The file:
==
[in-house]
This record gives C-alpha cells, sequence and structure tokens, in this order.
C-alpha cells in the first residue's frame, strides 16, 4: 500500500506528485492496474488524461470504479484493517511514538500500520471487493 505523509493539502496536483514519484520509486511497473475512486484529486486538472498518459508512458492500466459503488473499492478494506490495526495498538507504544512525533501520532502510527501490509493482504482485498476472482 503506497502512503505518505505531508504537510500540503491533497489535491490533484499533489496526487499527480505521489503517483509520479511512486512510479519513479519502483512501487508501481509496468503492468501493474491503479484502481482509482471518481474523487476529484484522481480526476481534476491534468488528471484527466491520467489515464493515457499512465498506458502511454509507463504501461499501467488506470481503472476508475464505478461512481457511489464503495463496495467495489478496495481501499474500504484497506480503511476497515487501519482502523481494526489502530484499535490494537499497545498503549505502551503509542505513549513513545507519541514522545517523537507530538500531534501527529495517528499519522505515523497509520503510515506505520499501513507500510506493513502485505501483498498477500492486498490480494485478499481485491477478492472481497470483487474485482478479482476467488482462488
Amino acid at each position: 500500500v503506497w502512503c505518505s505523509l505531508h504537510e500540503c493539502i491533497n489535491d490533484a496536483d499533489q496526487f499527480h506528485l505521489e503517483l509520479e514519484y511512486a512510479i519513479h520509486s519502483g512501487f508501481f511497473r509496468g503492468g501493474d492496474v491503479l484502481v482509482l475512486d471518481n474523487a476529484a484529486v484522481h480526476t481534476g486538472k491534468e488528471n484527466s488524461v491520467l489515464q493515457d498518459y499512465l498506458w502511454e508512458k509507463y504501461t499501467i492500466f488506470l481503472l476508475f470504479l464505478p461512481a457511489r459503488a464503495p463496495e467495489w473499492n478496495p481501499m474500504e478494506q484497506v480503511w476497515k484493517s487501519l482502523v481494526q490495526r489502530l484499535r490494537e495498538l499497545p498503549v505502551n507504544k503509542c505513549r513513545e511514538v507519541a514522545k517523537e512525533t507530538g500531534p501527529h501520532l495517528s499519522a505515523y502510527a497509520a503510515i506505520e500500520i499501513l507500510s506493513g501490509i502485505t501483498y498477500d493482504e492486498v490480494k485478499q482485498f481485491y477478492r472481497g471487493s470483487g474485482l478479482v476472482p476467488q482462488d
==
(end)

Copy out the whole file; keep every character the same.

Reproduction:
[in-house]
This record gives C-alpha cells, sequence and structure tokens, in this order.
C-alpha cells in the first residue's frame, strides 16, 4: 500500500506528485492496474488524461470504479484493517511514538500500520471487493 505523509493539502496536483514519484520509486511497473475512486484529486486538472498518459508512458492500466459503488473499492478494506490495526495498538507504544512525533501520532502510527501490509493482504482485498476472482 503506497502512503505518505505531508504537510500540503491533497489535491490533484499533489496526487499527480505521489503517483509520479511512486512510479519513479519502483512501487508501481509496468503492468501493474491503479484502481482509482471518481474523487476529484484522481480526476481534476491534468488528471484527466491520467489515464493515457499512465498506458502511454509507463504501461499501467488506470481503472476508475464505478461512481457511489464503495463496495467495489478496495481501499474500504484497506480503511476497515487501519482502523481494526489502530484499535490494537499497545498503549505502551503509542505513549513513545507519541514522545517523537507530538500531534501527529495517528499519522505515523497509520503510515506505520499501513507500510506493513502485505501483498498477500492486498490480494485478499481485491477478492472481497470483487474485482478479482476467488482462488
Amino acid at each position: 500500500v503506497w502512503c505518505s505523509l505531508h504537510e500540503c493539502i491533497n489535491d490533484a496536483d499533489q496526487f499527480h506528485l505521489e503517483l509520479e514519484y511512486a512510479i519513479h520509486s519502483g512501487f508501481f511497473r509496468g503492468g501493474d492496474v491503479l484502481v482509482l475512486d471518481n474523487a476529484a484529486v484522481h480526476t481534476g486538472k491534468e488528471n484527466s488524461v491520467l489515464q493515457d498518459y499512465l498506458w502511454e508512458k509507463y504501461t499501467i492500466f488506470l481503472l476508475f470504479l464505478p461512481a457511489r459503488a464503495p463496495e467495489w473499492n478496495p481501499m474500504e478494506q484497506v480503511w476497515k484493517s487501519l482502523v481494526q490495526r489502530l484499535r490494537e495498538l499497545p498503549v505502551n507504544k503509542c505513549r513513545e511514538v507519541a514522545k517523537e512525533t507530538g500531534p501527529h501520532l495517528s499519522a505515523y502510527a497509520a503510515i506505520e500500520i499501513l507500510s506493513g501490509i502485505t501483498y498477500d493482504e492486498v490480494k485478499q482485498f481485491y477478492r472481497g471487493s470483487g474485482l478479482v476472482p476467488q482462488d